That should work out just great for buildings with precision climate controls (like data centers and museums.)
Forget about the southwest...
@ July 13, 2012 1:00 AM in Major renovation -and I'm really glad I don't have to depend on them. I do have to depend on trucking companies, and you'd think they'd eventually grow tired of paying out claims.
@ July 12, 2012 3:38 PM in Major renovation -I've installed hundreds and the only real issue I've had is freight damage by clueless trucking companies.
@ July 12, 2012 11:21 AM in low voltage indication on our lochinvar knight boilerYour boiler's control board has enough capacitance in its power supply to not be affected my a momentary interruption of supply current.
@ July 12, 2012 10:47 AM in Adding a steam/water radiator to existing baseboardDan has a number of books that go into detail on the ways our forbears designed and sized their systems. Suffice it to say that they used a number for formulas and charts which got the job done for the buildings and technology of the time. Really.
While we now have far more tools available to us both in terms of system design/sizing and system installation/control, America is in the unfortunate situation where only a minority of our practicing professionals truly understand how to use them.
A proper heat loss calculation is essential before you move forward. It's not that hard to do.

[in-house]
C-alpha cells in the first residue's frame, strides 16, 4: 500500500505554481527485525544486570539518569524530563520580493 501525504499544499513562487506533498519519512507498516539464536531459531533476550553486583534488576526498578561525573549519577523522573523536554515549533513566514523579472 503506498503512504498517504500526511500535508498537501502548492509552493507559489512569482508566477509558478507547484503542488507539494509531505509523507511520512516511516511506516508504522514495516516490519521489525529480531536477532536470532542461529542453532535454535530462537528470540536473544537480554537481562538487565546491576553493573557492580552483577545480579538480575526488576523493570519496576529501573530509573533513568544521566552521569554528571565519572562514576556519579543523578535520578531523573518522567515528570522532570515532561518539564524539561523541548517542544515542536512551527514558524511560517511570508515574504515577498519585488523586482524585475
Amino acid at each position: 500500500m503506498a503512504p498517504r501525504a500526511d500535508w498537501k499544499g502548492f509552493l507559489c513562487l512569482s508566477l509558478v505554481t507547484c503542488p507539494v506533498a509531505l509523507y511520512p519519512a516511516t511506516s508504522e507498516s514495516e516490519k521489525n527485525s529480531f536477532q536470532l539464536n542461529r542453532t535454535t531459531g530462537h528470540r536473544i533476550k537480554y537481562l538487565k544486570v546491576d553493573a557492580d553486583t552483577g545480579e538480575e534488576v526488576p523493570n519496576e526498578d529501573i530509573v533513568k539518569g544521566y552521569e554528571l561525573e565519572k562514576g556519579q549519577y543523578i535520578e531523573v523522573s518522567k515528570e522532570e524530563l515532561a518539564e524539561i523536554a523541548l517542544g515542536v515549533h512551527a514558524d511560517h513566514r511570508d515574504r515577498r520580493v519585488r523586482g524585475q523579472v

@ July 12, 2012 10:35 AM in Major renovation -sounds like he could probably use an update on current radiant heating technology. Low mass dry floor systems from Uponor, WarmBoard, and the like are faster to install and generally work better than a wet pour. Insulation goes underneath the subfloor with the heating system sandwiched between it and the hardwood.
You need a good radiant contractor (or a manufacturers' rep) to put a proper design together and then let them talk to your floor guy.
@ July 10, 2012 3:38 PM in Potable radiant versus non pressurizedIf you could guarantee that the fluid stayed at or above 140F this might work, but 140F and floor heat really don't mix. Isolate the radiant heat, use an ODR-controlled mixing valve and all is good.
@ July 10, 2012 11:05 AM in low voltage indication on our lochinvar knight boilerBe careful with putting boiler controls on a UPS. Some of them are sensitive to the so-called "modified sinewave" power the majority of UPSes provide when running on battery.
If the glitches are very short, a power conditioner might do the trick. This is not a "surge protector" you get at the home center or a computer place, but a big heavy beast made of copper and iron which will actually condition 60 Hz power properly. You can find Oneac CB or CC series units for next to nothing on eBay if you're patient.